Today's telecommunication networks are characterized by specialization. This means that for every individual telecommunication service, at least one network exists that transports this service. Each of these networks was specially designed for that specific service and is often not at all applicable to transport another service. For example, advances in audio, video, and speech coding in compression algorithms in process in VLSI technology influenced the bit rate generated by a service and thus changed the service requirements for the network. In addition, resources which are available in one network generally cannot be made available for other networks. Thus, the need for a service independent network is evident based upon these disadvantages from existing networks.

Asynchronous transfer mode (ATM) is a communication method for use in a service independent network. With ATM, information for multiple service types, such as voice, video or data is conveyed in small, fixed-size cells. ATM networks are connection oriented. ATM technology combines the benefits of circuit switching (guaranteed capacity and constant transmission delay) with the benefits of packet switching (flexibility and efficiency for intermittent traffic). ATM technology provides a scalable bandwidth from a few megabytes per second (Mbps) to many gigabytes per second (Gbps). Because of it's asynchronous nature, ATM is more efficient that synchronous technologies, such as time-division multi-plexing (TDM).

ATM transfers information in fixed-size units called cells. Each cell contains 53 bytes. FIG. 1 is a diagram of the basic format of an ATM cell 10. ATM cell 10 contains a five byte header 11, which contains all of the information necessary for network management. ATM cell 10 also contains the payload 13, which is the remaining 48 bytes. Small fixed link cells are well suited for transferring voice and video traffic because such traffic is intolerant to the delay.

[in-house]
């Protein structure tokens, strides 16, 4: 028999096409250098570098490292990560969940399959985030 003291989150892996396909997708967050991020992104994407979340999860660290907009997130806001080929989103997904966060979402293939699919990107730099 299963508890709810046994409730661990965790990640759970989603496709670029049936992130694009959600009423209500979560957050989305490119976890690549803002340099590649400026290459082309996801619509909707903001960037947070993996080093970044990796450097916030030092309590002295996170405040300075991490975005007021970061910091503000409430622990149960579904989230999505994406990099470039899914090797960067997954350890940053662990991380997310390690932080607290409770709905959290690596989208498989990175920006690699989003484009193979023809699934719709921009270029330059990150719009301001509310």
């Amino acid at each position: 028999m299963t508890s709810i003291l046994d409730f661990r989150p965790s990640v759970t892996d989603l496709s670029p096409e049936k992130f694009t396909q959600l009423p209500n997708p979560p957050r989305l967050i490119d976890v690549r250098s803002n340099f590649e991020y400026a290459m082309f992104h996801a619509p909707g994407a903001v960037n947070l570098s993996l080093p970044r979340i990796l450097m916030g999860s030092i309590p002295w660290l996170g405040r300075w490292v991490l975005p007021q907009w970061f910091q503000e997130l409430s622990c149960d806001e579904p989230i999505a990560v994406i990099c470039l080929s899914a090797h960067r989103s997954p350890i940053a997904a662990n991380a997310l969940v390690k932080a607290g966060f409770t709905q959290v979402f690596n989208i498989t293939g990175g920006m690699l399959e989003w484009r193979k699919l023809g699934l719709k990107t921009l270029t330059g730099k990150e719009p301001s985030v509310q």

In reality, the ATM header 11 has a select number of bytes that are actually used, thereby resulting in a significant number of unused fields. Furthermore, a select number of bits per byte have fixed values. As there are 8 bits per byte, a total of 40 bits is sent in an ATM cell 10, standard format. The result of sending unused fields and sending bits with fixed values results in sending more bits than needed, which decreases the available bitrate. Thus, there is a need for a system and method to compress the size of the header cell so that more ATM header cells 10 can be sent in a shorter amount of time in an ATM network.

Thus, an unaddressed need exists in the industry to address the aforementioned deficiencies and inadequacies.

SUMMARY OF THE INVENTION